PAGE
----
“Far from involving the recognition of Azazel as a deity, the sending of the goat was, as stated by Nahmanides, a symbolic expression of the idea that the people’s sins and their evil consequences were to be sent back to the spirit of desolation and ruin, the source of all impurity. The very fact that the two goats were presented before the Lord before one was sacrificed and the other sent into the wilderness, was proof that Azazel was not ranked with Hashem, but regarded simply as the personification of wickedness in contrast with the righteous government of Hashem. The rite, resembling on one hand the sending off of the ephah with the woman embodying wickedness in its midst to the land of Shinar in the vision of Zechariah 5.6-11, and the other, the letting loose of the living bird into the open field in the case of the leper healed from the plague (Lev 14.7), was indeed viewed by the people of Jerusalem as a means of ridding themselves of the sins of the year. So would the crowd, called Babylonians or Alexandrians, pull the goats hair to make it hasten forth, carrying the burden of sins away with it (Yoma 6.4, 66b; Epistle of Barnabas, 7).”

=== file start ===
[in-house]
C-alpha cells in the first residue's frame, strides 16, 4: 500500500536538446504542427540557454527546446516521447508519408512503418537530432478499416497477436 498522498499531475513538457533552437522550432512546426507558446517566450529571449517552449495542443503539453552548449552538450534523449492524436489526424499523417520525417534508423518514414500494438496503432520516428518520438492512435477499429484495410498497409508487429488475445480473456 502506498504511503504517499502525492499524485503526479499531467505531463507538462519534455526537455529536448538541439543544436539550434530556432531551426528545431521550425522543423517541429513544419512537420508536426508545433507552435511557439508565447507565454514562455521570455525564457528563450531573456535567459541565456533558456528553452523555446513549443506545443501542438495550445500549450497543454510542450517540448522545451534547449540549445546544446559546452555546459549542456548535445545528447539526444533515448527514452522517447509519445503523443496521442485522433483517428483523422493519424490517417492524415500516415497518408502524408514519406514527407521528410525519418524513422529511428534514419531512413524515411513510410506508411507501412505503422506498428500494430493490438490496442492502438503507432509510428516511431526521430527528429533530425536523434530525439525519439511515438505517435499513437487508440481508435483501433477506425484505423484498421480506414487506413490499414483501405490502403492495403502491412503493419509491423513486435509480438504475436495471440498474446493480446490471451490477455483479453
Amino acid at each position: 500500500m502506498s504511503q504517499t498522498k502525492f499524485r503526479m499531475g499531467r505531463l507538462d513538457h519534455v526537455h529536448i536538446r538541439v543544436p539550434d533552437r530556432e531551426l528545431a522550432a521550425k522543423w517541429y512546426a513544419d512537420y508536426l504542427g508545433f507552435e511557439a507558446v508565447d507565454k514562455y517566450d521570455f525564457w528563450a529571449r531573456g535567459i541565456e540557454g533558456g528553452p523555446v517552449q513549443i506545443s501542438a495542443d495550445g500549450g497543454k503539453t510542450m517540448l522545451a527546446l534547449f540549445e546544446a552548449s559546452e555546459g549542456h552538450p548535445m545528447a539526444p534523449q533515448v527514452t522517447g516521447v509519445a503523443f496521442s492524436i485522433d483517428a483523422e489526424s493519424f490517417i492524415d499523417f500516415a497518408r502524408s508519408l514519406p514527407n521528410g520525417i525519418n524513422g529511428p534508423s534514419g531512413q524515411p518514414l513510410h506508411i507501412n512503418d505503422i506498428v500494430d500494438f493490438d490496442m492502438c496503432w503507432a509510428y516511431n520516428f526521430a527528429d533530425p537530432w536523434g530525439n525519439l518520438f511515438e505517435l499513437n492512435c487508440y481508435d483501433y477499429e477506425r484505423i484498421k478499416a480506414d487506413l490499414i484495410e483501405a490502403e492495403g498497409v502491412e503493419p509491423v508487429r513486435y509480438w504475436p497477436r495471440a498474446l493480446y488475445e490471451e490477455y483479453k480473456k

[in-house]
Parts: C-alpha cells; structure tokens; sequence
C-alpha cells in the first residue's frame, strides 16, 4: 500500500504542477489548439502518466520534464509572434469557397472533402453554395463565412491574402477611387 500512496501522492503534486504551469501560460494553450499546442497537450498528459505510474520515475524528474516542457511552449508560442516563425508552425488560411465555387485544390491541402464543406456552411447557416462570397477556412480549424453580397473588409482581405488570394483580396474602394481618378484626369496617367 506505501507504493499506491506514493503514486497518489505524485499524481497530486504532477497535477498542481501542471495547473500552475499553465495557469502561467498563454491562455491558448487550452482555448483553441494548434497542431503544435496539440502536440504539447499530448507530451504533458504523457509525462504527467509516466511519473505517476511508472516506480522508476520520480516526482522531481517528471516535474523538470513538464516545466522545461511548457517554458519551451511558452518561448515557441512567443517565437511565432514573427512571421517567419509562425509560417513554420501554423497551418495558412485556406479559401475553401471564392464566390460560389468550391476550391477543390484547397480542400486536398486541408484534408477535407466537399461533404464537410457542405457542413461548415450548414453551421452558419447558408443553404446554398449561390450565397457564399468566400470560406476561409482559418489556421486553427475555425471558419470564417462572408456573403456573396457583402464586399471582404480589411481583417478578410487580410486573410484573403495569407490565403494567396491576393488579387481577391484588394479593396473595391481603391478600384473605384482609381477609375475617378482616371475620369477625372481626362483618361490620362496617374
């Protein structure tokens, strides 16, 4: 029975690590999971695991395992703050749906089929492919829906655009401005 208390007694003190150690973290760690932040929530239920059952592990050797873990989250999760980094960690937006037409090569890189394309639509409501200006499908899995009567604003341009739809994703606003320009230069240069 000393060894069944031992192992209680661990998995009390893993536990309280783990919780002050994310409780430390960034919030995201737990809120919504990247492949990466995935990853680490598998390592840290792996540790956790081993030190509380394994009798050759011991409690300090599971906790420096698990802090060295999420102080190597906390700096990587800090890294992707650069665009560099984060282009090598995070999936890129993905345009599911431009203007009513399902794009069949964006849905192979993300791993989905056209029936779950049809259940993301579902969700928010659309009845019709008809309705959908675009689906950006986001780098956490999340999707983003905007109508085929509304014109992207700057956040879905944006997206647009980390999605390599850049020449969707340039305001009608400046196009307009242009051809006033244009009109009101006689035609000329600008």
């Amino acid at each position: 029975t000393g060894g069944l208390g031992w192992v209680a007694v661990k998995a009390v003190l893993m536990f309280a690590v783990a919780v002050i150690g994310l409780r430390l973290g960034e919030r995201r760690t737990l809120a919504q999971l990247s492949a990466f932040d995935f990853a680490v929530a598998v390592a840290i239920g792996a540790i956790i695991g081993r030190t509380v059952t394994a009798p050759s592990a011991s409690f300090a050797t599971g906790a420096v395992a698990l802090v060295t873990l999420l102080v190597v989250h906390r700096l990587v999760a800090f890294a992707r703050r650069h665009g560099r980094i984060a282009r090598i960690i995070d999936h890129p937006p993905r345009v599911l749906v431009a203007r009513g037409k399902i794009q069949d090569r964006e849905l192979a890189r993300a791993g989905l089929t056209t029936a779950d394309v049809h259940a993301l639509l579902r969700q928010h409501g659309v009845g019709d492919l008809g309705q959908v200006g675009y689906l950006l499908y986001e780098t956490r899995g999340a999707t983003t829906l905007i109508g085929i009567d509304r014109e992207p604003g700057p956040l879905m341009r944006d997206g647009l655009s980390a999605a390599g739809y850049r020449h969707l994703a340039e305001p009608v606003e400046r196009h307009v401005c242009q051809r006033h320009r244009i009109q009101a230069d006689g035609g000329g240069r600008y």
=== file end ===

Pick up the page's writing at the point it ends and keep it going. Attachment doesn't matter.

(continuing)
The Epistle of Barnabas reference here indicates that early believers had the same beliefs. It was only at a later date that Christianity, because of Replacement Theology, missed the picture that God was trying to communicate. This is “sin” because people are misapplying what applies to the False Messiah to Yeshua. We are going to see as we work through this teaching that this will be a pattern that leads to a great delusion. The Jewish Encyclopedia goes on to say that “the arrival of the shattered animal at the bottom of the valley of the rock of Beit Chadudo, 12 miles away from the city, was signalized by the waving of shawls to the people of Jerusalem, who celebrated the event with boisterous hilarity and amid dancing on the hills (Yoma 6.6-8; Ta’an 4.8).”

Mishanh Yoma 4.1 to 6.8 gives the ceremony for L’Adonai and L’Azazel, the two goats. You will notice that the two goats must be alike in appearance and size (Yoma 6.1). Azazel is a type of the False Messiah who will come and “look like” the true Messiah in what the people expect. You will see that the Azazel goat is taken to the wilderness and slain (Yoma 6.3). Another good reference for this is the article “Day of Atonement” in the Jewish Encyclopedia.

The word “Chadudo” out of Jastrow’s Dictionary of the Targumim says the root is “hadad” and it means to “cut, to sharpen” and its root can also mean “joy.” This alludes to the sharp cliff Azazel was pushed off of, and it relates to the joy the people will feel once this goat is slain.

In Part 16, we are going to discuss a ceremony found in the Mishanh that was done after the news of the death of Azazel was received, and this will relate to Judges 21.1-21.

Posted in All Teachings, Articles, Idioms, Phrases and Concepts, Prophecy/Eschatology, The Festivals of the Lord, The Temple, Tying into the New Testament